Raw, adjective: 2. not having undergone processes of preparing, dressing, finishing, refining, or manufacture

Yesterday was the first Tuesday of the month and that means one thing in Our Fair City: free museum day at several of the biggies around town. I'd already been planning to hit up the Vivienne Westwood exhibit at the de Young before it closes this weekend, so that pretty much sealed the deal right there. The place was definitely busier than usual, teeming with blue-hairs and starving art students, but in spite of the noise and the hubbub I kind of secretly liked it. It's nice to feel like there's actually life at a gallery now and then, a place where people gather, instead of some silent white-walled chamber where people are afraid to step too heavily lest it disturb the sleeping gods.

Anyway, so I ambled down toward Golden Gate Park wearing my best crazy-black-feather-boa'd-red-lipped artist ensemble (love those days, mmm). The de Young sits right by the Japanese Tea Garden, an imposing copper building with great outdoor patios and courtyards inside. The place has garnered raves for its architectural brilliance and I could instantly see why. When you're in the museum itself, you're constantly coming across little corners and coves where the light shines in, where you're suddenly overlooking a courtyard, where you're hit smack in the face with a tree branch that looks like it's so close you could touch it. There's a great wall of windows that overlooks the terrace and the sculpture garden, too. The ultimate effect is that instead of feeling trapped in a museum, you are constantly reminded that you're nestled in the middle of a vast park and you've just stepped inside for a moment. The light and the trees are as much a part of the experience as the art. I love this.

And while I'm on the topic, the cafe is stellar, as well - v. European, great food, excellent veggie selection, stylish, sitting in a big open airy space that opens up onto the terrace for outside seating. I inhaled a killer veggie hummus wrap out sitting in the middle of the sculptures in the sun and the wind and watched the little kiddies spinning around the art pieces out there. It was pretty much heaven. Great coffee, as well.

Anyway, onto the art itself. The collection is varied and not necessarily my favorite; the modern art corner was definitely the highlight for me, with several Diebenkorns and Thiebauds, a great Ruscha and a decent selection of Beat artists, along with some edgier new stuff and a cool Kiki Smith hanging installation. Other than that, they've got a big collection of Arts of the Americas, lots of clay pots and shit from 800 B.C. that honestly don't do a lot for me. The pre-20th c. American art is good, lots of landscapes and whatnot, interior decor as well, but again, I kind of breezed through that. The real gem for me was the Westwood exhibit down in the basement, which is moving on to the rest of its world tour after its only stop in the U.S.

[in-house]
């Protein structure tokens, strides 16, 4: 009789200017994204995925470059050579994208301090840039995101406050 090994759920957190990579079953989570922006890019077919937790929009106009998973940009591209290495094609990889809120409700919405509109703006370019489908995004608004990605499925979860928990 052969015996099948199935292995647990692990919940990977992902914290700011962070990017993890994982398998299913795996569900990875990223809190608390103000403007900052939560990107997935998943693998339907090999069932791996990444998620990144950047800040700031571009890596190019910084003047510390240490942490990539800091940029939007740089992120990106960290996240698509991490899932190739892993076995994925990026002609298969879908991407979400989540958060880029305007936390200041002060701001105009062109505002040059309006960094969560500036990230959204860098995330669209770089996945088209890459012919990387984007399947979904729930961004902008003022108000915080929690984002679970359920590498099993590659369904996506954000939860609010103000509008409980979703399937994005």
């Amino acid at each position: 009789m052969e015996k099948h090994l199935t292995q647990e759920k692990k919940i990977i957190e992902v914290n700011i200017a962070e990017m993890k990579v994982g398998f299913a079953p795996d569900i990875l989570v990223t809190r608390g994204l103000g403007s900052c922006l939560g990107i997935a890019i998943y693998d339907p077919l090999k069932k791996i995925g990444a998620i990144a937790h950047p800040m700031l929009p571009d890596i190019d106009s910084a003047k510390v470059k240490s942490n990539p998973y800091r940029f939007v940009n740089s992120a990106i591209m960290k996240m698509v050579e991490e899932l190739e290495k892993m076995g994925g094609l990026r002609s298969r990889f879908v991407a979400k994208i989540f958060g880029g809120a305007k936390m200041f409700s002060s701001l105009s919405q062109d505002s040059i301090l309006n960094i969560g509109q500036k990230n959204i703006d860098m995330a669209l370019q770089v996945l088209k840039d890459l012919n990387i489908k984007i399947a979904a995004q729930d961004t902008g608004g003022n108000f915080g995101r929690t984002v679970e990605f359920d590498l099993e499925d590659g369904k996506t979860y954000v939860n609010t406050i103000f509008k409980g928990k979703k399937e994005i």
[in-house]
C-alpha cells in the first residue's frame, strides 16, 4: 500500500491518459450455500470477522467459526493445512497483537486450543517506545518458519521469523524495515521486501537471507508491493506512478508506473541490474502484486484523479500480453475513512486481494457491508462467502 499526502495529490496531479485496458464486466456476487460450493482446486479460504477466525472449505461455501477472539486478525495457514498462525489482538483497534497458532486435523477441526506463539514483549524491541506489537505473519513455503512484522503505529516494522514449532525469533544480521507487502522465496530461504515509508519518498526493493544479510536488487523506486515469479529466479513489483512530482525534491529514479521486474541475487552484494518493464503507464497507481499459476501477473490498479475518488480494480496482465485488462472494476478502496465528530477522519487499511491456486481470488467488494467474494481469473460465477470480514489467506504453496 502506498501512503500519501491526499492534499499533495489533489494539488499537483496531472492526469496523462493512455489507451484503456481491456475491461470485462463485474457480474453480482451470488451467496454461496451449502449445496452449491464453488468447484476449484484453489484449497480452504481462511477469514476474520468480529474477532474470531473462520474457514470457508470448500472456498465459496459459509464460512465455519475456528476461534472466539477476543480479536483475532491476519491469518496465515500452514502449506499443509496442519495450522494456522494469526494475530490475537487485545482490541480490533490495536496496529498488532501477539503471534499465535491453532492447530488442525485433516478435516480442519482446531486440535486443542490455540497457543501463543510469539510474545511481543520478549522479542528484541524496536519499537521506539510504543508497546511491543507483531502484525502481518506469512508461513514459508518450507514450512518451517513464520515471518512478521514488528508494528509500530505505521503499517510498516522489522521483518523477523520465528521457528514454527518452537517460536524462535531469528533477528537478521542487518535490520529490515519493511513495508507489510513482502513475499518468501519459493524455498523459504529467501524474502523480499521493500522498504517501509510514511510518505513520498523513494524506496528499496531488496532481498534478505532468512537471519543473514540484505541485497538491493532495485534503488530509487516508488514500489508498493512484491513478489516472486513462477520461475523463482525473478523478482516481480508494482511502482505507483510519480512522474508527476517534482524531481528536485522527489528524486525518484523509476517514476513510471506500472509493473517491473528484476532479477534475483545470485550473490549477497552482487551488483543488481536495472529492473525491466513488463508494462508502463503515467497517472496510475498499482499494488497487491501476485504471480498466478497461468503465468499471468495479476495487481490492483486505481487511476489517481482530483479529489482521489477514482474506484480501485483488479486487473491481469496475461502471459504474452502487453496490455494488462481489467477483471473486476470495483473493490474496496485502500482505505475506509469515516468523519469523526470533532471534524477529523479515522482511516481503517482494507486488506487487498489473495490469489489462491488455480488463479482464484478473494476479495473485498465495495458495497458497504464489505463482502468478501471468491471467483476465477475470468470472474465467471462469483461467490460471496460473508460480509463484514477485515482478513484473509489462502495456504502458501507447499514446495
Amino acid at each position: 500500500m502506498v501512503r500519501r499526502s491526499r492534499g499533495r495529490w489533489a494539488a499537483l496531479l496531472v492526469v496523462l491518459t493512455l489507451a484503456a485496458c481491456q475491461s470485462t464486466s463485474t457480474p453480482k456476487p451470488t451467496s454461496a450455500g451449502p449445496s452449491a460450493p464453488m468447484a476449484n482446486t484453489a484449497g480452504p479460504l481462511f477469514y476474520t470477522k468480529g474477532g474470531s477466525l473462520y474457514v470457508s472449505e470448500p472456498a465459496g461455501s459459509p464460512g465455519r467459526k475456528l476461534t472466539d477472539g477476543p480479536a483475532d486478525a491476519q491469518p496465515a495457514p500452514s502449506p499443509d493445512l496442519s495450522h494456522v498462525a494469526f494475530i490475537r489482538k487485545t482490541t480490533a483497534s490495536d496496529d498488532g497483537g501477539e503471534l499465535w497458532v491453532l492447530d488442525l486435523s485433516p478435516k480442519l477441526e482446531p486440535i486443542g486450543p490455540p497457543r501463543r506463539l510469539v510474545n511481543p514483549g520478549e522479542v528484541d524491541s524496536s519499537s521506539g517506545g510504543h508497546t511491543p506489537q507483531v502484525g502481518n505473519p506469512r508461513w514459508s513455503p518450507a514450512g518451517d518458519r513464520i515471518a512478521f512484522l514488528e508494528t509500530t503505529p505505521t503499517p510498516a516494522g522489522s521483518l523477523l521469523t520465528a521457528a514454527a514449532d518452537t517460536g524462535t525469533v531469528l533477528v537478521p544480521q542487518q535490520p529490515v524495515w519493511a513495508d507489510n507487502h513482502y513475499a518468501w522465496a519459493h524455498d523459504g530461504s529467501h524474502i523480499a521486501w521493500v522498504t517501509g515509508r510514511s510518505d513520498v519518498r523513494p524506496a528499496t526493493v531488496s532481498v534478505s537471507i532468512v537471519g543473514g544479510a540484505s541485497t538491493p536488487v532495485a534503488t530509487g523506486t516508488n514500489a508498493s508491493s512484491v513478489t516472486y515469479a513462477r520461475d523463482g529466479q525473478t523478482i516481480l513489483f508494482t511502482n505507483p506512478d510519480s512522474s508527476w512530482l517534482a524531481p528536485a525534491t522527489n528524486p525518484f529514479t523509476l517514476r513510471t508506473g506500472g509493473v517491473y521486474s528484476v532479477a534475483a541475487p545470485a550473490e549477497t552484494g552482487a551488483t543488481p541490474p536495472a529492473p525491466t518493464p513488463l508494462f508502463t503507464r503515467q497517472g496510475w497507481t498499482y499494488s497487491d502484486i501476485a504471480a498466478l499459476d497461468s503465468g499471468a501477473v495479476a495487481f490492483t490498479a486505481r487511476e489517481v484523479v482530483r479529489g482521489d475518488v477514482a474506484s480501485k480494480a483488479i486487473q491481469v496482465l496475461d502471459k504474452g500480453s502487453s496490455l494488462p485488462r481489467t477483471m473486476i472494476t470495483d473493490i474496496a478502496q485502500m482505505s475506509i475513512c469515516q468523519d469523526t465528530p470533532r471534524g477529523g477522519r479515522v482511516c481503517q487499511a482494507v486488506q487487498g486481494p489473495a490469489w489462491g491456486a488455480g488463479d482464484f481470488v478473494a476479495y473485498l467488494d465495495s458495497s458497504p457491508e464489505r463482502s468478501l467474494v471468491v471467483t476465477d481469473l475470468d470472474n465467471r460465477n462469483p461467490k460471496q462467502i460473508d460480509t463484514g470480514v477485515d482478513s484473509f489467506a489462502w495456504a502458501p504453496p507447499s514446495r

Gotta say, Westwood's stuff made me just want to whip out the sewing machine and sew frills and buttons and weird shit onto everything I own. Her style is so ensconced in parody, completely whimsical and yet punk, very political, very aware of the role that clothing plays as "personal propaganda," so to speak. She and her various co-horts used so much historical and literary and artistic influence in creating their shit - I really understood the deliberacy of her designs on a much clearer level. She's hip now, very mainstream in Hollywood and whatnot, but the power of her legacy is definitely more that of the British Punk scene of the early 80s, a lot of the black and the rubber and the phallus-shaped buttons (yes, a whole line with phallus-shaped buttons) and the mini crinis and whatnot. Subversive and fun and historically informed, all corsets and sauciness and playful subversiveness. The message being - stop taking yourselves so goddamned seriously and lighten up a little.*

*I was so glad I wore my feather boa.

Anyway, that's my round-up. Several other unexpected excursions yesterday too, involving carnivorous plants, too much J.D. and shaggy-haired left-fielders for the A's, but we'll leave those for another day. The pics here are first of all, a piece from the Westwood exhibit (sweet!), along with a link here if you want to check out the site at the de Young (photo by Nick Knight, 1987). And secondly, a piece from the de Young collection that caught my eye because of its bluesy palette, the implied motion of the wind, and the lightness of the piece. It's Edmund Tarbell, "The Blue Veil," from 1898. Is it me or does that seem ahead of its time somehow?


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